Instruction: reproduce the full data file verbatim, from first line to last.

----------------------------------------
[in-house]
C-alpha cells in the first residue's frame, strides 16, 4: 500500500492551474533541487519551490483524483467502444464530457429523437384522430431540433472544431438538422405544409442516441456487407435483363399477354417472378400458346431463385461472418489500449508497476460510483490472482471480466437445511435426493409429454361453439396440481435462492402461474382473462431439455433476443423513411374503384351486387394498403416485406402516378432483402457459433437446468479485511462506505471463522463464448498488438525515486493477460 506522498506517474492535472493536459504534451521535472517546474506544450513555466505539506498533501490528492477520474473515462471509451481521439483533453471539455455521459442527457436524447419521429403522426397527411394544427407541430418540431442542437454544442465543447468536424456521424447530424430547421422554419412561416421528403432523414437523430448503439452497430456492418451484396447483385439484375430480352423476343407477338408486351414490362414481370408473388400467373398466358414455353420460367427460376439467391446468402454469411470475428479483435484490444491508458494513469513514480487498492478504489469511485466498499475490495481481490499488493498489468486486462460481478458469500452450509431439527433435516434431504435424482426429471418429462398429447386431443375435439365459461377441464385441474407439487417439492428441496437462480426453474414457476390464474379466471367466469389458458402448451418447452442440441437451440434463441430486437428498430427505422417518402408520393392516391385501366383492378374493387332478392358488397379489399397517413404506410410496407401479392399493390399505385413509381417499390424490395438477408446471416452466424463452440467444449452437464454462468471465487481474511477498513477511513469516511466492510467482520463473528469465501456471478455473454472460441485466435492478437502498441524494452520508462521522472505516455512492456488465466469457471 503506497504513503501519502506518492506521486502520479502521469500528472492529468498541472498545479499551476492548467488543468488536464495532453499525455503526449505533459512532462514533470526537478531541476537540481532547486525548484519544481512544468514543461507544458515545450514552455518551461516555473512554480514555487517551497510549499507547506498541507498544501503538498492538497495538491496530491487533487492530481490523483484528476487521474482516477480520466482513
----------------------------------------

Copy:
[in-house]
C-alpha cells in the first residue's frame, strides 16, 4: 500500500492551474533541487519551490483524483467502444464530457429523437384522430431540433472544431438538422405544409442516441456487407435483363399477354417472378400458346431463385461472418489500449508497476460510483490472482471480466437445511435426493409429454361453439396440481435462492402461474382473462431439455433476443423513411374503384351486387394498403416485406402516378432483402457459433437446468479485511462506505471463522463464448498488438525515486493477460 506522498506517474492535472493536459504534451521535472517546474506544450513555466505539506498533501490528492477520474473515462471509451481521439483533453471539455455521459442527457436524447419521429403522426397527411394544427407541430418540431442542437454544442465543447468536424456521424447530424430547421422554419412561416421528403432523414437523430448503439452497430456492418451484396447483385439484375430480352423476343407477338408486351414490362414481370408473388400467373398466358414455353420460367427460376439467391446468402454469411470475428479483435484490444491508458494513469513514480487498492478504489469511485466498499475490495481481490499488493498489468486486462460481478458469500452450509431439527433435516434431504435424482426429471418429462398429447386431443375435439365459461377441464385441474407439487417439492428441496437462480426453474414457476390464474379466471367466469389458458402448451418447452442440441437451440434463441430486437428498430427505422417518402408520393392516391385501366383492378374493387332478392358488397379489399397517413404506410410496407401479392399493390399505385413509381417499390424490395438477408446471416452466424463452440467444449452437464454462468471465487481474511477498513477511513469516511466492510467482520463473528469465501456471478455473454472460441485466435492478437502498441524494452520508462521522472505516455512492456488465466469457471 503506497504513503501519502506518492506521486502520479502521469500528472492529468498541472498545479499551476492548467488543468488536464495532453499525455503526449505533459512532462514533470526537478531541476537540481532547486525548484519544481512544468514543461507544458515545450514552455518551461516555473512554480514555487517551497510549499507547506498541507498544501503538498492538497495538491496530491487533487492530481490523483484528476487521474482516477480520466482513